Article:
President intervenes as Nepal’s cash crisis deepens

Updated 19 November 2012
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President intervenes as Nepal’s cash crisis deepens

KATMANDU: Nepal’s president on Monday gave warring political factions three days to avert a budget crisis that could leave 500,000 public workers unpaid, and also to agree a date for elections.
Nepal has not had a parliament or fully functioning government since June and the Maoist caretaker administration has failed to fulfill a pledge to arrange polls, which were due this week.
The Himalayan country’s opposition parties have said they will not agree on a new election date or support the budget without the resignation of Maoist Prime Minister Baburam Bhattarai.
Nepal has been surviving on emergency funds but they ran out last week. Teachers, police and soldiers face the prospect of missing out on their pay packets in mid-December if the crisis is unresolved.
President Ram Baran Yadav has insisted he will not sign off on the 450 billion-rupee ($5.2 billion) budget unless it can be agreed upon by all parties.
Yadav — whose duties are normally ceremonial — said he would “step in” and formally request a national unity government if no agreement is reached by Thursday.
“The parties should not take the country toward a vacuum by prolonging a state of indecision,” Yadav said in comments reported by his spokesman.
Yadav does not have the power to disband the Maoist administration. But his latest move is seen as an attempt to apply pressure for political consensus by intervening directly for the first time.
Bhattarai’s caretaker administration was unable to win support for its budget in July. Unless a deal is reached, it may be unable to carry out any functions of government.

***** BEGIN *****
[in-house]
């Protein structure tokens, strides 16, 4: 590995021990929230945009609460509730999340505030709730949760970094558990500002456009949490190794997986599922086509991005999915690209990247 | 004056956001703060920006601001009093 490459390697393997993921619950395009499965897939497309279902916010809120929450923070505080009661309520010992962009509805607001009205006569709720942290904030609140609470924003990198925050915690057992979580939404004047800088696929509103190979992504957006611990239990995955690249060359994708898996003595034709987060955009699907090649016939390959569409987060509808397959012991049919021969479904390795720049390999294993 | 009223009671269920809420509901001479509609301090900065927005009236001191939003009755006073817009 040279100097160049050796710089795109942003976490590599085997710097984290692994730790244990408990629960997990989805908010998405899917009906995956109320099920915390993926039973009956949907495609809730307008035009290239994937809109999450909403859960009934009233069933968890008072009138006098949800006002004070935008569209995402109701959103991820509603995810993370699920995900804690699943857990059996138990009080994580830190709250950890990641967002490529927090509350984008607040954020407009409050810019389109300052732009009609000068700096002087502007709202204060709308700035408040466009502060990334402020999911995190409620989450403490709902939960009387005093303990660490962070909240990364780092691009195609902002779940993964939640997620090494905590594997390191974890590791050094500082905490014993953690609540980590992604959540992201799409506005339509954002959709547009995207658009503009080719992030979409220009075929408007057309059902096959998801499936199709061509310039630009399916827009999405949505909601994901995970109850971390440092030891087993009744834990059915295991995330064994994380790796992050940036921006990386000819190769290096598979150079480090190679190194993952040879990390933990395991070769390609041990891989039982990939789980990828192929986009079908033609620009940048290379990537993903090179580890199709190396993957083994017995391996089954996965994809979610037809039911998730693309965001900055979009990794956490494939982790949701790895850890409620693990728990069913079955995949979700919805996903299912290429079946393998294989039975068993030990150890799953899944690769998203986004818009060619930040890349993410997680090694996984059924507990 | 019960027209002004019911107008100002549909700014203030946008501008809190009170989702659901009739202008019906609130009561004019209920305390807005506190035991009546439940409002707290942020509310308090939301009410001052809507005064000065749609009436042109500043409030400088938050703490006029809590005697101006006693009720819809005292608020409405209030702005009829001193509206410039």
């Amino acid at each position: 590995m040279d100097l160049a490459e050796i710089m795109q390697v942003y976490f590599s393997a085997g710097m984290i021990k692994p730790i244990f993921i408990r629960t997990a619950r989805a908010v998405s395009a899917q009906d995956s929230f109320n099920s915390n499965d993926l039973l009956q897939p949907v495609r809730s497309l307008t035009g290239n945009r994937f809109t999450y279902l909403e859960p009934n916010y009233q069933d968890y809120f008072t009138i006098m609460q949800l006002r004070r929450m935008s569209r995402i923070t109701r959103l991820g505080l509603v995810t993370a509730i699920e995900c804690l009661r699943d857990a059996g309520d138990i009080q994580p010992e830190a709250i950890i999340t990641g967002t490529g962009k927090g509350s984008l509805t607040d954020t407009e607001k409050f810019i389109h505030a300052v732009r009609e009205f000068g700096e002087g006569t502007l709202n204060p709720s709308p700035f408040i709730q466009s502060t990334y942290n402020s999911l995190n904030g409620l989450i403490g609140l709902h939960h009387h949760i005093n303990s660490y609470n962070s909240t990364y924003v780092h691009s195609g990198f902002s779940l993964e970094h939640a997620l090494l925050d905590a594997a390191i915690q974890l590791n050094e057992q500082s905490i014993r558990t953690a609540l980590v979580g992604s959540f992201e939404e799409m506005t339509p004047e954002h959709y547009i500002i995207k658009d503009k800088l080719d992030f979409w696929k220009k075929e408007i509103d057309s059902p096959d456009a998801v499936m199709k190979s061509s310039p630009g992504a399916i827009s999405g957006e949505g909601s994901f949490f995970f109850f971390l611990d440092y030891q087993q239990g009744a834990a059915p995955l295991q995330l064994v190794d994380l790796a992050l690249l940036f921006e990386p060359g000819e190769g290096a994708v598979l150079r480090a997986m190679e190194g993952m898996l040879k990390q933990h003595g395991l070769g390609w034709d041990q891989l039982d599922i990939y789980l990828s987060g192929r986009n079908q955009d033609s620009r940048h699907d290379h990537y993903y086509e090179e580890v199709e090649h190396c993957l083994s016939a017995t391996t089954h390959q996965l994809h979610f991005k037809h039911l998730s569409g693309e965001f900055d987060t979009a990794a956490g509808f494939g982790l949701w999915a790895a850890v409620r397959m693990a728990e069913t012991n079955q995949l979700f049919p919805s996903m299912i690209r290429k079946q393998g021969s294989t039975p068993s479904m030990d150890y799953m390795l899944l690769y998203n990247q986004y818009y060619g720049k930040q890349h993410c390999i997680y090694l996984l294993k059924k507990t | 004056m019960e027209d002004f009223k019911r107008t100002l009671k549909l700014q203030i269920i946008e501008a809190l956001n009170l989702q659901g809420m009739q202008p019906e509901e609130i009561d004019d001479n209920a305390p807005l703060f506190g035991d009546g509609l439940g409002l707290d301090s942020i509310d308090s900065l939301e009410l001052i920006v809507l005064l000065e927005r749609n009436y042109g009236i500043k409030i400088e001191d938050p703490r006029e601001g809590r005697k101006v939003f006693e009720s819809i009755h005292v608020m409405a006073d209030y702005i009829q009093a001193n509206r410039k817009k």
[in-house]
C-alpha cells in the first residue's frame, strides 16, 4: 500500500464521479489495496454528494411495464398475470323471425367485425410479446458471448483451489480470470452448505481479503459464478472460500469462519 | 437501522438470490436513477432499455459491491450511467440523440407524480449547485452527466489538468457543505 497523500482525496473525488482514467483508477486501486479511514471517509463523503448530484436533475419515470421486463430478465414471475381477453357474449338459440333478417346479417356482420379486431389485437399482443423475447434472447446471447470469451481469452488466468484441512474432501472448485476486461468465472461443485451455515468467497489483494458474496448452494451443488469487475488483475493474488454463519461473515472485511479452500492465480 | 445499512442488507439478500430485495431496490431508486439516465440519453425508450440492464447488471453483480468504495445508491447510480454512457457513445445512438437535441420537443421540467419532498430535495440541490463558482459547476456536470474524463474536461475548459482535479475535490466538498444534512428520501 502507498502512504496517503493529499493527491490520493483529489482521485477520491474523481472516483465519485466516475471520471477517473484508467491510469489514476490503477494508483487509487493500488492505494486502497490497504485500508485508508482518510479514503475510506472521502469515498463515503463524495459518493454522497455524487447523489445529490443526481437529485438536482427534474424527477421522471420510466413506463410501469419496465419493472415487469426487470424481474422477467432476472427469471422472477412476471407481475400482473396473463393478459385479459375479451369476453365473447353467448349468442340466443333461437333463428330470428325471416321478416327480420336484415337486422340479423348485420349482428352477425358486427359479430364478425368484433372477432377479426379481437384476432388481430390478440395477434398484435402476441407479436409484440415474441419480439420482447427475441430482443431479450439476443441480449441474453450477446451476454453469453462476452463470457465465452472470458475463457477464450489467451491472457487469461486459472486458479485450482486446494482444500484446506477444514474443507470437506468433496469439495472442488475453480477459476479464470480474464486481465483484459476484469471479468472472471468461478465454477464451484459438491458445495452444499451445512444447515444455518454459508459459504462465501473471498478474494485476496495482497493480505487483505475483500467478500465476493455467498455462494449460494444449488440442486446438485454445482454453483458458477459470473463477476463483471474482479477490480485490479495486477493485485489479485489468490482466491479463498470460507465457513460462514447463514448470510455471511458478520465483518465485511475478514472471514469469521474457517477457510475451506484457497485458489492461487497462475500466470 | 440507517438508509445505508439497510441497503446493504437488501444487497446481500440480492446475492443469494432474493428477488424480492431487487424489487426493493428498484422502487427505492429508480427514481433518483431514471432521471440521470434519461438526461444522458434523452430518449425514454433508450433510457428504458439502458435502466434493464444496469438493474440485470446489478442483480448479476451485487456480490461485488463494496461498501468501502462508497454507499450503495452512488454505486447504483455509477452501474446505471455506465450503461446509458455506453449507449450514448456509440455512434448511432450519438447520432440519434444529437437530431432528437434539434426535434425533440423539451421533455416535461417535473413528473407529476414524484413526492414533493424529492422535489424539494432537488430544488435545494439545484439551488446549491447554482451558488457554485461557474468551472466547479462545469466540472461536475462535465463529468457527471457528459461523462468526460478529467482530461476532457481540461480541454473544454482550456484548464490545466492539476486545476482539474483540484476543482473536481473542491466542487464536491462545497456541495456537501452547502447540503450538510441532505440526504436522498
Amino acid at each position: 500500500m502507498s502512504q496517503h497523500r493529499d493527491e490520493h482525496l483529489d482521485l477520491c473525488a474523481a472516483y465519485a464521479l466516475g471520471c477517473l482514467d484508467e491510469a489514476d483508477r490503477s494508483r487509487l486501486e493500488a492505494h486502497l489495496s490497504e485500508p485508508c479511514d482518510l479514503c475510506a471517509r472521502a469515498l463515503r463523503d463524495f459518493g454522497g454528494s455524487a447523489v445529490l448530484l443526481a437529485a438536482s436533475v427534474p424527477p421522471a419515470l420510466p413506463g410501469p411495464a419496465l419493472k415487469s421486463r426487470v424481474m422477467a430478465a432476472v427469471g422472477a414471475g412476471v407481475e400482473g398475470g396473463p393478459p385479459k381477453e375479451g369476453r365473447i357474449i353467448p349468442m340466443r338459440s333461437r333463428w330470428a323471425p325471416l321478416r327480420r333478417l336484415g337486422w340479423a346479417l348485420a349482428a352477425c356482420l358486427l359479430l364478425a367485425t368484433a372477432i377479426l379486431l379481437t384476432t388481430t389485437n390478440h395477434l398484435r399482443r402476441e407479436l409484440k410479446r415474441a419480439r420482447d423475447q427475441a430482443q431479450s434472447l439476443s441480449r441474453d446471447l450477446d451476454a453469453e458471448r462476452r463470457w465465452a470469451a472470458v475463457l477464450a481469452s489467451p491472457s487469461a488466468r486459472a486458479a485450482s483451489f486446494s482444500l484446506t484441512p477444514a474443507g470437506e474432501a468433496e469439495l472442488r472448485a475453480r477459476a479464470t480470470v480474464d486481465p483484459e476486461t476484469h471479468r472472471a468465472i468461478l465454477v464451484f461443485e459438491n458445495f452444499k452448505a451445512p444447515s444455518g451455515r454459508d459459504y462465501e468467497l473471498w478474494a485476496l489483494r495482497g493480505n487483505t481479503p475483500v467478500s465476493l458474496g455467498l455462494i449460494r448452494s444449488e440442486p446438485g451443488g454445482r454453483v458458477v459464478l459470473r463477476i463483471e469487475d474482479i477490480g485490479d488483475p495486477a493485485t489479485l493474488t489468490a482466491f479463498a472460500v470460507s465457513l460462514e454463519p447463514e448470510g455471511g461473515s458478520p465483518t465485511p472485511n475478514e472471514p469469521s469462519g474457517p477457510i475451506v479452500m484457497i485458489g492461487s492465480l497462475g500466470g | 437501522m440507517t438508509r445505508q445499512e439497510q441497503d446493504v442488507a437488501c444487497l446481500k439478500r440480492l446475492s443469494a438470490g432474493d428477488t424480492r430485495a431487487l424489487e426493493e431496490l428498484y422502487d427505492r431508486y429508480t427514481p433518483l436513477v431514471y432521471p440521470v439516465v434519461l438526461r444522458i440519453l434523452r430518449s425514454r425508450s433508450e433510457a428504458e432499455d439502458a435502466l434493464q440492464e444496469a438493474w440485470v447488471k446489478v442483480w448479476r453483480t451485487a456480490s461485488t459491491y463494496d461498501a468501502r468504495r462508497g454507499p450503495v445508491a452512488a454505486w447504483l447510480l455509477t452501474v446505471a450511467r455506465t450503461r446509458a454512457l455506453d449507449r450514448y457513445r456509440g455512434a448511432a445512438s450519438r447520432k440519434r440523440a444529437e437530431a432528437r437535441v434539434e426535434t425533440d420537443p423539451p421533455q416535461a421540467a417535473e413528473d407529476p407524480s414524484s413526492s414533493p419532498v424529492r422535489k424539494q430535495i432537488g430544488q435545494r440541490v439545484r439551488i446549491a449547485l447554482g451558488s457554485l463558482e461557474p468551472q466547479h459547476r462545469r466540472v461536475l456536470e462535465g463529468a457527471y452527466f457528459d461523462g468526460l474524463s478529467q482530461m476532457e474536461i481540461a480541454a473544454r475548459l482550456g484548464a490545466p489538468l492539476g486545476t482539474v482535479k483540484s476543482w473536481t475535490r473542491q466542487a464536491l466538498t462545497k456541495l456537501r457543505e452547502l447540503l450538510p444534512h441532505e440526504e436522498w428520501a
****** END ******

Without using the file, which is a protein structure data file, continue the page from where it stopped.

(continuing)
“The government has to buy fuel for hundreds of its vehicles. It will face an unprecedented problem,” economic analyst Gokarna Awasthi said.
“Also the health ministry won’t be able to supply subsidised medicines to its health posts across the country.” In May political leaders failed after years of wrangling to meet a deadline to draw up a peacetime constitution and parliament was dissolved.


Two suicide bombers kill three in north Nigeria mosque

Updated 22 April 2018
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Two suicide bombers kill three in north Nigeria mosque

KANO: Two suicide bombers killed three Muslim worshippers in a mosque in a northeast Nigerian town still being rebuilt after virtual destruction by Boko Haram in 2014, sources told AFP Sunday.
The bombers, a man and a woman, detonated their explosives inside the mosque during morning prayers on Saturday in the town of Bama in Borno state.
The pair "blew themselves up in a mosque while people were praying, killing three people," said Baba Shehu Gulumba, Bama local government chairman.
A senior military officer in Bama confirmed the death toll, adding that nine people were also injured.
"Some of the injured are in a critical condition and may hardly make it. They have been transferred to Maiduguri for better medical care," said the military officer, who asked not to be named.
The attack came two weeks after residents began returning to the town which was destroyed by Boko Haram four years ago.
Bama, a major trading hub on the road to Cameroon and home to 270,000 people, was captured in September 2014, forcing residents to flee to Maiduguri, the state capital.
When it was retaken by the Nigerian military in March 2015, 85 percent of the town had been demolished by the jihadists.
Borno state officials said it would require 40 billion naira (94 million euros, $111 million) to rebuild the town, a staggering amount in the impoverished region.
According to officials 11,000 homes had been rebuilt which residents said represent one-third of those destroyed.
On April 5 the state's information commissioner Mohammed Bulama said 1,200 people had returned to the town in a phased resettlement of the 100,000 displaced residents living in camps in Maiduguri.
Boko Haram has been notorious for suicide attacks on civilian and military targets in response to army offensives that have put pressure on the militant group.
Recent days have seen a lull in such attacks.
However on Friday 10 people including four militia fighting the militants were injured when two female suicide bombers attacked Amarwa village in Konduga district, 38 kilometres from Maiduguri, according to militia sources.